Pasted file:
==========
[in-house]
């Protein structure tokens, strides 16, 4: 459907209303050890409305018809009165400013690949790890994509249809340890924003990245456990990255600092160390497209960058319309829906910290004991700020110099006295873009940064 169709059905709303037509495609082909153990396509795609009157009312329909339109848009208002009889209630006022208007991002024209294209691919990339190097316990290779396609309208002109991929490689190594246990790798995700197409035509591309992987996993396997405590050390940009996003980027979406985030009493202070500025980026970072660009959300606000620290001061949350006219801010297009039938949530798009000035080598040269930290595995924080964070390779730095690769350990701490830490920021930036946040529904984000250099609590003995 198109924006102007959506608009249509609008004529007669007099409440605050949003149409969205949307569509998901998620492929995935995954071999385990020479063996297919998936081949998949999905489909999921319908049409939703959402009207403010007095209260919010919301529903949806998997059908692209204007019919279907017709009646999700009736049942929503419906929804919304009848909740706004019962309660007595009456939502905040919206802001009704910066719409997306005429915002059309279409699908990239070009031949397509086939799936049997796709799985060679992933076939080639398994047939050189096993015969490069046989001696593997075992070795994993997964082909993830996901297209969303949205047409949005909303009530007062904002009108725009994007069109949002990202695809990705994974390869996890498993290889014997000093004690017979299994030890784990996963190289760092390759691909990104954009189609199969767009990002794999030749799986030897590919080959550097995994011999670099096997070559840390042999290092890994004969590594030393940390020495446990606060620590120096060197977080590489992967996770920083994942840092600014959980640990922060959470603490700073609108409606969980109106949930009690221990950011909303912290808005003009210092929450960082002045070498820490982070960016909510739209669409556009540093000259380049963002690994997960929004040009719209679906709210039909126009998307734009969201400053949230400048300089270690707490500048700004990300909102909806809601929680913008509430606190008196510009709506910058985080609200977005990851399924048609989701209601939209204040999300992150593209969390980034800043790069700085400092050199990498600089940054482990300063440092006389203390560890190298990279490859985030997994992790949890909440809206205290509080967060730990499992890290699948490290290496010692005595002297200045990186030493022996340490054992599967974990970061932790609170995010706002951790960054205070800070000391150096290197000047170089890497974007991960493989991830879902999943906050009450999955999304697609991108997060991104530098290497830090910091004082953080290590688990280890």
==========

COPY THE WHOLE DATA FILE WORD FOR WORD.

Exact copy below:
[in-house]
């Protein structure tokens, strides 16, 4: 459907209303050890409305018809009165400013690949790890994509249809340890924003990245456990990255600092160390497209960058319309829906910290004991700020110099006295873009940064 169709059905709303037509495609082909153990396509795609009157009312329909339109848009208002009889209630006022208007991002024209294209691919990339190097316990290779396609309208002109991929490689190594246990790798995700197409035509591309992987996993396997405590050390940009996003980027979406985030009493202070500025980026970072660009959300606000620290001061949350006219801010297009039938949530798009000035080598040269930290595995924080964070390779730095690769350990701490830490920021930036946040529904984000250099609590003995 198109924006102007959506608009249509609008004529007669007099409440605050949003149409969205949307569509998901998620492929995935995954071999385990020479063996297919998936081949998949999905489909999921319908049409939703959402009207403010007095209260919010919301529903949806998997059908692209204007019919279907017709009646999700009736049942929503419906929804919304009848909740706004019962309660007595009456939502905040919206802001009704910066719409997306005429915002059309279409699908990239070009031949397509086939799936049997796709799985060679992933076939080639398994047939050189096993015969490069046989001696593997075992070795994993997964082909993830996901297209969303949205047409949005909303009530007062904002009108725009994007069109949002990202695809990705994974390869996890498993290889014997000093004690017979299994030890784990996963190289760092390759691909990104954009189609199969767009990002794999030749799986030897590919080959550097995994011999670099096997070559840390042999290092890994004969590594030393940390020495446990606060620590120096060197977080590489992967996770920083994942840092600014959980640990922060959470603490700073609108409606969980109106949930009690221990950011909303912290808005003009210092929450960082002045070498820490982070960016909510739209669409556009540093000259380049963002690994997960929004040009719209679906709210039909126009998307734009969201400053949230400048300089270690707490500048700004990300909102909806809601929680913008509430606190008196510009709506910058985080609200977005990851399924048609989701209601939209204040999300992150593209969390980034800043790069700085400092050199990498600089940054482990300063440092006389203390560890190298990279490859985030997994992790949890909440809206205290509080967060730990499992890290699948490290290496010692005595002297200045990186030493022996340490054992599967974990970061932790609170995010706002951790960054205070800070000391150096290197000047170089890497974007991960493989991830879902999943906050009450999955999304697609991108997060991104530098290497830090910091004082953080290590688990280890």